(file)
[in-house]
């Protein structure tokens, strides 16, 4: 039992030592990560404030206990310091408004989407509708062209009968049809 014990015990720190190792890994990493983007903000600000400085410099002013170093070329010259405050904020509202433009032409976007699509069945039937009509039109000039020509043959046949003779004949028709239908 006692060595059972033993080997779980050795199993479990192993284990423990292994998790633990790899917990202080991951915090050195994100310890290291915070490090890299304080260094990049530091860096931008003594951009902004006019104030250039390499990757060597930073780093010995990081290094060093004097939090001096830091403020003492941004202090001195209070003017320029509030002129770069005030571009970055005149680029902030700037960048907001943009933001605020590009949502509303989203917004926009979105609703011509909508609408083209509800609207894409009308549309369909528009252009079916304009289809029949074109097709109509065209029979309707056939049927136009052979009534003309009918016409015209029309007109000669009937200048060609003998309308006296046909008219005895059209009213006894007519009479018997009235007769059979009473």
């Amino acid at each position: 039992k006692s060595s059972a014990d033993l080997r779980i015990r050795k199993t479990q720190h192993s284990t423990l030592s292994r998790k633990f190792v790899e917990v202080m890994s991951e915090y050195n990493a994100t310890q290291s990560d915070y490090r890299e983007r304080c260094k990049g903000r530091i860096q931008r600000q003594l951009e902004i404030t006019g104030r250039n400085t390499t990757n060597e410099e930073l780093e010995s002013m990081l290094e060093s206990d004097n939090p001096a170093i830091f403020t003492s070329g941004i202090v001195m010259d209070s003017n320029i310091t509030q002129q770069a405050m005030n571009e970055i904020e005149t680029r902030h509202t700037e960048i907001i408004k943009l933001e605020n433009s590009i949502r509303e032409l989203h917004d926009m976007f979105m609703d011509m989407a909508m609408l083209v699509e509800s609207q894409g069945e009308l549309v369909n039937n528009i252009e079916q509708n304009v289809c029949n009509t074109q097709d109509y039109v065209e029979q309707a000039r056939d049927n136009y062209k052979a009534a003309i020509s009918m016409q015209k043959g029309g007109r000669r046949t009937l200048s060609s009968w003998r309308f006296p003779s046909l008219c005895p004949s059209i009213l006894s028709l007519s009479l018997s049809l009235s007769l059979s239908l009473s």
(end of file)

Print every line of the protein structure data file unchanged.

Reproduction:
[in-house]
């Protein structure tokens, strides 16, 4: 039992030592990560404030206990310091408004989407509708062209009968049809 014990015990720190190792890994990493983007903000600000400085410099002013170093070329010259405050904020509202433009032409976007699509069945039937009509039109000039020509043959046949003779004949028709239908 006692060595059972033993080997779980050795199993479990192993284990423990292994998790633990790899917990202080991951915090050195994100310890290291915070490090890299304080260094990049530091860096931008003594951009902004006019104030250039390499990757060597930073780093010995990081290094060093004097939090001096830091403020003492941004202090001195209070003017320029509030002129770069005030571009970055005149680029902030700037960048907001943009933001605020590009949502509303989203917004926009979105609703011509909508609408083209509800609207894409009308549309369909528009252009079916304009289809029949074109097709109509065209029979309707056939049927136009052979009534003309009918016409015209029309007109000669009937200048060609003998309308006296046909008219005895059209009213006894007519009479018997009235007769059979009473």
């Amino acid at each position: 039992k006692s060595s059972a014990d033993l080997r779980i015990r050795k199993t479990q720190h192993s284990t423990l030592s292994r998790k633990f190792v790899e917990v202080m890994s991951e915090y050195n990493a994100t310890q290291s990560d915070y490090r890299e983007r304080c260094k990049g903000r530091i860096q931008r600000q003594l951009e902004i404030t006019g104030r250039n400085t390499t990757n060597e410099e930073l780093e010995s002013m990081l290094e060093s206990d004097n939090p001096a170093i830091f403020t003492s070329g941004i202090v001195m010259d209070s003017n320029i310091t509030q002129q770069a405050m005030n571009e970055i904020e005149t680029r902030h509202t700037e960048i907001i408004k943009l933001e605020n433009s590009i949502r509303e032409l989203h917004d926009m976007f979105m609703d011509m989407a909508m609408l083209v699509e509800s609207q894409g069945e009308l549309v369909n039937n528009i252009e079916q509708n304009v289809c029949n009509t074109q097709d109509y039109v065209e029979q309707a000039r056939d049927n136009y062209k052979a009534a003309i020509s009918m016409q015209k043959g029309g007109r000669r046949t009937l200048s060609s009968w003998r309308f006296p003779s046909l008219c005895p004949s059209i009213l006894s028709l007519s009479l018997s049809l009235s007769l059979s239908l009473s």